Mycobacterium tuberculosis infecting Drosophila melanogaster: first insights of the new latent tuberculosis infection model.
M Vidal(1,2,3) P Soldevilla(1,2,3,4) M Arch(1,3) E Fuentes(1,3) J Díaz(3) P J Cardona(1,2,3,4)
1:Unitat de Tuberculosi Experimental, Microbiology Dept. Germans Trias i Pujol Research Institute and Hospital (IGTP-HUGTIP), Badalona, 08916, Spain; 2:Genetics and Microbiology Department, Autonomous University of Barcelona, Barcelona, 08193, Spain; 3:Centre de Medicina Comparativa i Bioimatge de Catalunya (CMCiB), Badalona, 08916, Spain; 4:Centro de Investigación Biomédica en Red de Enfermedades Respiratorias (CIBERES), Madrid, 28029, Spain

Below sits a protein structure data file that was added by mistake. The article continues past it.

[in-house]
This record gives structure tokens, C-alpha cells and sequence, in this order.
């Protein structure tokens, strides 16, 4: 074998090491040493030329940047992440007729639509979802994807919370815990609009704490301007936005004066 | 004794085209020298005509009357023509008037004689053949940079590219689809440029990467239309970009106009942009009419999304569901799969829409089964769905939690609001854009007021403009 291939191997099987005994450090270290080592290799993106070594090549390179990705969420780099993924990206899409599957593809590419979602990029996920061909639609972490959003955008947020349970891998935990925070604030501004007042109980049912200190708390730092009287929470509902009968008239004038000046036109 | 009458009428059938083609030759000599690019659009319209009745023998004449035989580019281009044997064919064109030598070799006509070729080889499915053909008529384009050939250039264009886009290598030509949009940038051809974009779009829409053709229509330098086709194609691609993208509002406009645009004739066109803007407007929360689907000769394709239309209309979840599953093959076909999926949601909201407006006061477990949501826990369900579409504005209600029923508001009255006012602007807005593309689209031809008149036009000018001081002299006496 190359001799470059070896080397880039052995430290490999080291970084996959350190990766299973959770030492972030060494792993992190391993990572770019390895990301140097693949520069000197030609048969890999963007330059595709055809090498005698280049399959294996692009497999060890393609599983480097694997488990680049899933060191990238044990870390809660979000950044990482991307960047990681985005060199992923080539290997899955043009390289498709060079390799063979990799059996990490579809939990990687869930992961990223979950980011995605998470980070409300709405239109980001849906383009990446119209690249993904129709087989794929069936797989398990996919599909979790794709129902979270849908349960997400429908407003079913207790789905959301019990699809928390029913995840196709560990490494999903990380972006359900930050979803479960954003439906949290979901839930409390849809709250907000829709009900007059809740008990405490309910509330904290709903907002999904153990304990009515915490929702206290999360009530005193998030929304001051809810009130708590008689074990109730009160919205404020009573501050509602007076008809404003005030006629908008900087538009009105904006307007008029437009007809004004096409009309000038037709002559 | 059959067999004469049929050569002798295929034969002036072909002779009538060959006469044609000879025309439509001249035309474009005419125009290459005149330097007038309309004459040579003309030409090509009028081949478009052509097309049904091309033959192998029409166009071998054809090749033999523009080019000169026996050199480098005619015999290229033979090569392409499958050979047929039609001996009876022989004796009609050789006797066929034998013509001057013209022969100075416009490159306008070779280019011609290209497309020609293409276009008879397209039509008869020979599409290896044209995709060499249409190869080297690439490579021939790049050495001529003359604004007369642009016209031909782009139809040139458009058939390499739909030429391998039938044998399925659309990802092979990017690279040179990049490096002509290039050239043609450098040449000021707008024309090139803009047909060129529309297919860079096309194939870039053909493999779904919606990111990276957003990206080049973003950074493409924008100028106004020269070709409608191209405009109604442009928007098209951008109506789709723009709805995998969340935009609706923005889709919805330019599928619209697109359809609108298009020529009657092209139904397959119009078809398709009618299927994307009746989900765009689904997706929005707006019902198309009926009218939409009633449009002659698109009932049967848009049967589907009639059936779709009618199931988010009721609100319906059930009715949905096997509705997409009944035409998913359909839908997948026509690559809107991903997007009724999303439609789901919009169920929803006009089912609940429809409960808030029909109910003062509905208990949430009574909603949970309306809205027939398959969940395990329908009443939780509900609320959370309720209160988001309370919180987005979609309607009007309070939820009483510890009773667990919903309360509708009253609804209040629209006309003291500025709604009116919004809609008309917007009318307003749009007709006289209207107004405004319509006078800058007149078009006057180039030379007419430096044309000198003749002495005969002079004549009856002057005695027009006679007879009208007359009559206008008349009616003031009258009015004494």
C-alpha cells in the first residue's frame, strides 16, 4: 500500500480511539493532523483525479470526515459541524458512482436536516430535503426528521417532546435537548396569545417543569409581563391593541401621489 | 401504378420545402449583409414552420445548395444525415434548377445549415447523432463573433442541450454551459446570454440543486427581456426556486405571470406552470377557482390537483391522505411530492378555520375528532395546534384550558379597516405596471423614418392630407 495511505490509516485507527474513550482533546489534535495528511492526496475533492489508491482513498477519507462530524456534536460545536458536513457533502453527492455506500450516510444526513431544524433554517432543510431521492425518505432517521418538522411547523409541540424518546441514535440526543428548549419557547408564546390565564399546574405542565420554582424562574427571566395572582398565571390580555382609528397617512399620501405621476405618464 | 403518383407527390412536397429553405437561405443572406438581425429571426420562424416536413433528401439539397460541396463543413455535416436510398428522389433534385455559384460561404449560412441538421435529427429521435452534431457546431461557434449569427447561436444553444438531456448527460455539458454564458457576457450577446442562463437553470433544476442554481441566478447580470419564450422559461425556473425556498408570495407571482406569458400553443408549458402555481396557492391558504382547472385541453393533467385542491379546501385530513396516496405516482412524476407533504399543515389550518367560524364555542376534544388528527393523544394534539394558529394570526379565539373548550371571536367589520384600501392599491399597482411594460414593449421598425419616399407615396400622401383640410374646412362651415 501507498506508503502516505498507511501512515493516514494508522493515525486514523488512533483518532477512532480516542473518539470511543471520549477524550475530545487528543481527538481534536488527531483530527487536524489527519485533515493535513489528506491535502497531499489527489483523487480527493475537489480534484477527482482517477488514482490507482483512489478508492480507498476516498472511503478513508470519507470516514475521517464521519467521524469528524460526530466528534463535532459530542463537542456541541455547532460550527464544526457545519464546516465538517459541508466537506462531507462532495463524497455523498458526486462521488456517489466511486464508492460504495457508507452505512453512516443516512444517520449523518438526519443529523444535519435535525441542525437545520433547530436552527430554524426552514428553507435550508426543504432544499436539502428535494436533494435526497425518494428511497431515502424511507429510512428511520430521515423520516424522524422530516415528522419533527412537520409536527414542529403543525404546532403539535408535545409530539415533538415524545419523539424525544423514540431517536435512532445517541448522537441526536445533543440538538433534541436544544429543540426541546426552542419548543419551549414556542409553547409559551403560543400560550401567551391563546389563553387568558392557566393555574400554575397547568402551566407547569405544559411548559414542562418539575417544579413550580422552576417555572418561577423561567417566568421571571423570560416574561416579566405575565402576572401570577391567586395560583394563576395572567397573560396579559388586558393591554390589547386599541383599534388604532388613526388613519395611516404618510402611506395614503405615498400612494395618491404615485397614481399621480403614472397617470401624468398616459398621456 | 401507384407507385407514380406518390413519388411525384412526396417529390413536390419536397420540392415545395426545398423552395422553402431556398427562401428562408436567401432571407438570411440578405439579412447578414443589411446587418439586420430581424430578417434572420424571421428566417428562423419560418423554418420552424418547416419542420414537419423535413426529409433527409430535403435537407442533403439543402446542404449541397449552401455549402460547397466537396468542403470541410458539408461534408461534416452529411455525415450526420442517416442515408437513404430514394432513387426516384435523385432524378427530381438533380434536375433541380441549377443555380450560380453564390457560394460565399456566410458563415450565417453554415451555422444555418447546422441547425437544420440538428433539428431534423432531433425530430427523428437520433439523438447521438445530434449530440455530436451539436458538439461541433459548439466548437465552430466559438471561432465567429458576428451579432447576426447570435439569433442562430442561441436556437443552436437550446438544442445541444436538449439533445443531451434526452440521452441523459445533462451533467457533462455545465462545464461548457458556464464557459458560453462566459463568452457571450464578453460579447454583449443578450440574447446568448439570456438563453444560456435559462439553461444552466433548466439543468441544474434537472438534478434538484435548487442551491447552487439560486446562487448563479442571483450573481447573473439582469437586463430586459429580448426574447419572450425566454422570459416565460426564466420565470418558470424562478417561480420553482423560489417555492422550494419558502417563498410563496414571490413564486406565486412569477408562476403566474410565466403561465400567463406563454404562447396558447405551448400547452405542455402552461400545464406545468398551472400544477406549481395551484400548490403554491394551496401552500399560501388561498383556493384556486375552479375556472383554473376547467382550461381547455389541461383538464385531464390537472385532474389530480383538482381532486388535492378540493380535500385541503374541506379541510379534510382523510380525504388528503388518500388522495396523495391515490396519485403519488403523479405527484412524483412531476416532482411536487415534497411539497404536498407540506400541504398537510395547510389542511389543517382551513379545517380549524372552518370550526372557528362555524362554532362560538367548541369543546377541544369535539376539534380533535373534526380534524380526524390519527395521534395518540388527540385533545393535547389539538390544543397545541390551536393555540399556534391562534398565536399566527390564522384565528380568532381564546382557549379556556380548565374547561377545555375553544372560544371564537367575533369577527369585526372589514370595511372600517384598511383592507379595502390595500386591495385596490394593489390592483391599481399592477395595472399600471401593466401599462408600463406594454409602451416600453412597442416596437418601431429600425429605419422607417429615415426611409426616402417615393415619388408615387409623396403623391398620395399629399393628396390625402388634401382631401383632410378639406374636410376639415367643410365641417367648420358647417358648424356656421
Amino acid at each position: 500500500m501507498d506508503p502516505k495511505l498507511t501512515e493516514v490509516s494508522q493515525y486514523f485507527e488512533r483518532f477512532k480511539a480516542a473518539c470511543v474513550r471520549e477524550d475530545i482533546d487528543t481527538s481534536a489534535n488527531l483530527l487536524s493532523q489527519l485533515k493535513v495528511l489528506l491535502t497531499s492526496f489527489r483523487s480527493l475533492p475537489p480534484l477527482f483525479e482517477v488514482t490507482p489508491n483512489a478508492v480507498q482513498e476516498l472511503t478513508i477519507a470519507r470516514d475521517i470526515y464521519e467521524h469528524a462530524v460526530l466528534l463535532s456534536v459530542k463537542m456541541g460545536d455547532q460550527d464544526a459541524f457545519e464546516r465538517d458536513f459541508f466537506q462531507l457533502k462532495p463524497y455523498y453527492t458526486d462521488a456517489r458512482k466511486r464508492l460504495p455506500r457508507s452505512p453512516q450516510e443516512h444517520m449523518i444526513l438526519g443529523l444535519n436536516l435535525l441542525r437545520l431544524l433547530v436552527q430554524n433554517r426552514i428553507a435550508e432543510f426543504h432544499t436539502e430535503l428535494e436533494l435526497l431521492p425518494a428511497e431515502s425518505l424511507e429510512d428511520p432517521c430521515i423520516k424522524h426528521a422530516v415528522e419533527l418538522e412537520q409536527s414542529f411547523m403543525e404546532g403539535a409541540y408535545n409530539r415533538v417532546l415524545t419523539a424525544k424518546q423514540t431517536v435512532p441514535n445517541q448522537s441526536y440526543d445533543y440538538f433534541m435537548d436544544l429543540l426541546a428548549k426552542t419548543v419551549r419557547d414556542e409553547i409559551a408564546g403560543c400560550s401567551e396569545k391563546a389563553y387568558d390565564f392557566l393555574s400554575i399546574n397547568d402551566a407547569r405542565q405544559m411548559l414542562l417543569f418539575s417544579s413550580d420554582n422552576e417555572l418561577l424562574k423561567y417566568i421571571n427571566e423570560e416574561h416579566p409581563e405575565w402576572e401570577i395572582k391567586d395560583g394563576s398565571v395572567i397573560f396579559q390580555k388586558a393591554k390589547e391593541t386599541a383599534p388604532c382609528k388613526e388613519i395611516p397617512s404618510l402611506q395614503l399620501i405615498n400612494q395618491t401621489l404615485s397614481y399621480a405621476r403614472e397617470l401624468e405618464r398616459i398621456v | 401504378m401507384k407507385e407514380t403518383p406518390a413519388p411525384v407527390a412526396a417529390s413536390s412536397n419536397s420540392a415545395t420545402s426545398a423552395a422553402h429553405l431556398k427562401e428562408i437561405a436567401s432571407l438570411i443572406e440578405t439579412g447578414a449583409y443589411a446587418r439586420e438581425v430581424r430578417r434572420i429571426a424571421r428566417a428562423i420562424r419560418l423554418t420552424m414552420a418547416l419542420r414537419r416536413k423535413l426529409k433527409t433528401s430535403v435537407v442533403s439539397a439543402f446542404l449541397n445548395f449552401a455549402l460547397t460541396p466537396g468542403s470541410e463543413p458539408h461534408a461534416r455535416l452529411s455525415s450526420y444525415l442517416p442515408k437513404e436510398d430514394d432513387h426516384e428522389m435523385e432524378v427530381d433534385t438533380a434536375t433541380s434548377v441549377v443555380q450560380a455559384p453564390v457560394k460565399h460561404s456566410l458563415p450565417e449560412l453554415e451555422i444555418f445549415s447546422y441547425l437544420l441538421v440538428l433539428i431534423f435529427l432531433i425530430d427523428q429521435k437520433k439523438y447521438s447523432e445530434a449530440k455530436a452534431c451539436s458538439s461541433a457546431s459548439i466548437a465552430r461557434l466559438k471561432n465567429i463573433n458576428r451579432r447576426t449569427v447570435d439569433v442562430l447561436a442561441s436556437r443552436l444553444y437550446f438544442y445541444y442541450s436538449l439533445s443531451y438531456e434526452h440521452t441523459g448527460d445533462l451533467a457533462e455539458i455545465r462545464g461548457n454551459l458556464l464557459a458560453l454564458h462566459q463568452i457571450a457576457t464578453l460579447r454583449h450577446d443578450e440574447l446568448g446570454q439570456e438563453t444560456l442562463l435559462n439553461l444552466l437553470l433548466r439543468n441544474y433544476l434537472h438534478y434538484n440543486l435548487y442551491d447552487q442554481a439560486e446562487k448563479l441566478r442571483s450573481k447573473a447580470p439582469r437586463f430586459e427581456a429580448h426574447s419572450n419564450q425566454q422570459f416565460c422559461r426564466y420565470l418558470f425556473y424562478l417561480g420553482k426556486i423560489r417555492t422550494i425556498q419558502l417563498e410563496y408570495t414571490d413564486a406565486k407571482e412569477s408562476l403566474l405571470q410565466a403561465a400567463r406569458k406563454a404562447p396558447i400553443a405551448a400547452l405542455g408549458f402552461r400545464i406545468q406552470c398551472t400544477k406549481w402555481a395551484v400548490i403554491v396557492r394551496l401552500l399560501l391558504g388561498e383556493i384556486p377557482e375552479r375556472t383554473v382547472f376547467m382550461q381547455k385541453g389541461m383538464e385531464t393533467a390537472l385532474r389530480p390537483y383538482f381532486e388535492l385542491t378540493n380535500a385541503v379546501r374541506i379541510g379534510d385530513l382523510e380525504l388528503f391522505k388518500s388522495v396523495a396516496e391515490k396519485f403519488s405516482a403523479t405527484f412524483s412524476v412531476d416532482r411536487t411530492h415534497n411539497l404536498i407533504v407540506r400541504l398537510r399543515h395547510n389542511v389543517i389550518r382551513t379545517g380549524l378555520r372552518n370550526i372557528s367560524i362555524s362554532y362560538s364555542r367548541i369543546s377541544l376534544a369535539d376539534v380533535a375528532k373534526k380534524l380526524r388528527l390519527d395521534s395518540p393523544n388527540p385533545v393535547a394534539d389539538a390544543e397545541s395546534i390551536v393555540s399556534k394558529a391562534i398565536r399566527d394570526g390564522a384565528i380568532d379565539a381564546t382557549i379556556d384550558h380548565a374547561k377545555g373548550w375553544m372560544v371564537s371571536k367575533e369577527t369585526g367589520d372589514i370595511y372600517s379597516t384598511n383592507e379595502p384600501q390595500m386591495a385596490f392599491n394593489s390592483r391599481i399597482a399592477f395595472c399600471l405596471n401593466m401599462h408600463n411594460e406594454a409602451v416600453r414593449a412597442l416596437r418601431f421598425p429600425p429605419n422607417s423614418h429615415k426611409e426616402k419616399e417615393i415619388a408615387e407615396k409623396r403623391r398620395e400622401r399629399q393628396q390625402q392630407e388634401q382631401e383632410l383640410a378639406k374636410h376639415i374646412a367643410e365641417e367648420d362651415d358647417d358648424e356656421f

Latent tuberculosis infection (LTBI) affects a quarter of the world population, with a 5-15% risk of progression to active tuberculosis (ATB). LTBI and ATB harbour dormant Mycobacterium tuberculosis, whose low metabolic activity implies the administration of complex treatments with low adherence, favouring antibiotic resistance acquisition. Therefore, the search for new therapeutic strategies against dormant bacilli is essential to control TB. Drosophila melanogaster is a suitable animal model to evaluate the therapeutic efficacy of a wide variety of compounds. This has been demonstrated with Mycobacterium marinum and Mycobacterium abscessus infections. However, there is a lack of a Mtb infection model in D. melanogaster. We hypothesize that, as D. melanogaster grows at 25ºC, it will keep Mtb infection in dormant status. Hence, we want to establish a model of LTBI in D. melanogaster for the characterization of the pathogenic mechanism of the infection and the evaluation of new therapeutic strategies. After setting up the equipment for working with D. melanogaster in Biological Safety Level 3 (NSB3) facilities, we performed Mtb infections with different doses. We monitored the survival daily and measured bacillary load at different times post-infection. Our results showed no significant difference in survival rates between the control and infected groups. Nevertheless, the infection is maintained over time. Although the model is still being optimized for use in NSB3 facilities and for the establishment of a suitable procedure to assess bacillary load within the host, it will constitute an extraordinary tool for the study of new therapeutic strategies against dormant Mtb.